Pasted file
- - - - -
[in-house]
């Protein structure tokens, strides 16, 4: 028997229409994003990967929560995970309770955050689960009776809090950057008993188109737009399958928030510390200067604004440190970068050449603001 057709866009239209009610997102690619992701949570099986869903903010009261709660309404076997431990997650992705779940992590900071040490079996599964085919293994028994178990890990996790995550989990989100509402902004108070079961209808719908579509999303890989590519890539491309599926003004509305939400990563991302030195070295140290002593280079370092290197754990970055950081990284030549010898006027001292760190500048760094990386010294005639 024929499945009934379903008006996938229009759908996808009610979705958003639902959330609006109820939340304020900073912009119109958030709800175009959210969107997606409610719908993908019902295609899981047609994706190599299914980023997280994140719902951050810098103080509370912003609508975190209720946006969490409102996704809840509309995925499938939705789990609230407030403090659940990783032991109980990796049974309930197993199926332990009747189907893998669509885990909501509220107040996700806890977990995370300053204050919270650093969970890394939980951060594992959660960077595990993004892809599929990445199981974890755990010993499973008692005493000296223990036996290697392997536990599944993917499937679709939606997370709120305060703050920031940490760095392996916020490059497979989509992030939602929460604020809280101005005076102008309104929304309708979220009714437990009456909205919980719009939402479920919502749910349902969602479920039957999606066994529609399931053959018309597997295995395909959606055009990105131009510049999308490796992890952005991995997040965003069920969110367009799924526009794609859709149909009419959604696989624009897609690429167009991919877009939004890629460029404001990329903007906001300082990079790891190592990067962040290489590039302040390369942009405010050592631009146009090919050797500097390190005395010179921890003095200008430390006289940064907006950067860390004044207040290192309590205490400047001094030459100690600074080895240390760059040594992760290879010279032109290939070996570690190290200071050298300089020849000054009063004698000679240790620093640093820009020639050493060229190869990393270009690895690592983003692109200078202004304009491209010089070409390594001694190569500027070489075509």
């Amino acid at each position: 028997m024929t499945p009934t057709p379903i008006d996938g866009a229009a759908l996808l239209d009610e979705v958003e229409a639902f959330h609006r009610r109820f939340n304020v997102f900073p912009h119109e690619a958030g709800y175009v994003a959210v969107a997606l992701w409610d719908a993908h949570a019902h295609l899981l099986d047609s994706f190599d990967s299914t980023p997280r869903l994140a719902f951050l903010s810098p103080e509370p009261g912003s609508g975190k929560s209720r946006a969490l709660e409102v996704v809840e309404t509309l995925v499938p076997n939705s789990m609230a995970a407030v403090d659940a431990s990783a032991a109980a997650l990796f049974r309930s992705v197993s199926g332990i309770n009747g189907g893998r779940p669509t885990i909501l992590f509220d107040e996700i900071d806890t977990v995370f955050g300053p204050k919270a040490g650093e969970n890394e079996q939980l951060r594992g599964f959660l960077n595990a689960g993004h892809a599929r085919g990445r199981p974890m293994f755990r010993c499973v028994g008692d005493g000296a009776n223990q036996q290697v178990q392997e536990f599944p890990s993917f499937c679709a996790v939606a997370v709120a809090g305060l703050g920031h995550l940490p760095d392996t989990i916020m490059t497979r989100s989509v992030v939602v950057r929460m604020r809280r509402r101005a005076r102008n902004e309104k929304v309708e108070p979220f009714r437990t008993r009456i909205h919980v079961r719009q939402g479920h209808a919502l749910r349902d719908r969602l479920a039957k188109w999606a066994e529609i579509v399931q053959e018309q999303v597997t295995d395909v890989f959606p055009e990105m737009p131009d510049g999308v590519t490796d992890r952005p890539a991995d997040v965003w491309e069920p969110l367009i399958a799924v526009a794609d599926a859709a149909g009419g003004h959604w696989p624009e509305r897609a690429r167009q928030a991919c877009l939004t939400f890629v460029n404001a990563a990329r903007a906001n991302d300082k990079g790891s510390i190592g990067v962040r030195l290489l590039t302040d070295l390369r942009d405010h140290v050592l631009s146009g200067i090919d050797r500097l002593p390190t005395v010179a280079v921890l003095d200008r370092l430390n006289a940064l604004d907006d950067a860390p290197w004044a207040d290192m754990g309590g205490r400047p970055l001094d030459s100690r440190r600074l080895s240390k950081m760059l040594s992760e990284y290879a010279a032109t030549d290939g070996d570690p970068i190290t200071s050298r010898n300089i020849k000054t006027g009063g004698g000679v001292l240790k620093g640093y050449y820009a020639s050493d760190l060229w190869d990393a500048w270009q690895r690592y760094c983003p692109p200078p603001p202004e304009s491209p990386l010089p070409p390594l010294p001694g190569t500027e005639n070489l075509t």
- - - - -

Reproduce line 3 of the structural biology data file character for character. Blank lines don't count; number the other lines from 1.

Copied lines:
């Amino acid at each position: 028997m024929t499945p009934t057709p379903i008006d996938g866009a229009a759908l996808l239209d009610e979705v958003e229409a639902f959330h609006r009610r109820f939340n304020v997102f900073p912009h119109e690619a958030g709800y175009v994003a959210v969107a997606l992701w409610d719908a993908h949570a019902h295609l899981l099986d047609s994706f190599d990967s299914t980023p997280r869903l994140a719902f951050l903010s810098p103080e509370p009261g912003s609508g975190k929560s209720r946006a969490l709660e409102v996704v809840e309404t509309l995925v499938p076997n939705s789990m609230a995970a407030v403090d659940a431990s990783a032991a109980a997650l990796f049974r309930s992705v197993s199926g332990i309770n009747g189907g893998r779940p669509t885990i909501l992590f509220d107040e996700i900071d806890t977990v995370f955050g300053p204050k919270a040490g650093e969970n890394e079996q939980l951060r594992g599964f959660l960077n595990a689960g993004h892809a599929r085919g990445r199981p974890m293994f755990r010993c499973v028994g008692d005493g000296a009776n223990q036996q290697v178990q392997e536990f599944p890990s993917f499937c679709a996790v939606a997370v709120a809090g305060l703050g920031h995550l940490p760095d392996t989990i916020m490059t497979r989100s989509v992030v939602v950057r929460m604020r809280r509402r101005a005076r102008n902004e309104k929304v309708e108070p979220f009714r437990t008993r009456i909205h919980v079961r719009q939402g479920h209808a919502l749910r349902d719908r969602l479920a039957k188109w999606a066994e529609i579509v399931q053959e018309q999303v597997t295995d395909v890989f959606p055009e990105m737009p131009d510049g999308v590519t490796d992890r952005p890539a991995d997040v965003w491309e069920p969110l367009i399958a799924v526009a794609d599926a859709a149909g009419g003004h959604w696989p624009e509305r897609a690429r167009q928030a991919c877009l939004t939400f890629v460029n404001a990563a990329r903007a906001n991302d300082k990079g790891s510390i190592g990067v962040r030195l290489l590039t302040d070295l390369r942009d405010h140290v050592l631009s146009g200067i090919d050797r500097l002593p390190t005395v010179a280079v921890l003095d200008r370092l430390n006289a940064l604004d907006d950067a860390p290197w004044a207040d290192m754990g309590g205490r400047p970055l001094d030459s100690r440190r600074l080895s240390k950081m760059l040594s992760e990284y290879a010279a032109t030549d290939g070996d570690p970068i190290t200071s050298r010898n300089i020849k000054t006027g009063g004698g000679v001292l240790k620093g640093y050449y820009a020639s050493d760190l060229w190869d990393a500048w270009q690895r690592y760094c983003p692109p200078p603001p202004e304009s491209p990386l010089p070409p390594l010294p001694g190569t500027e005639n070489l075509t």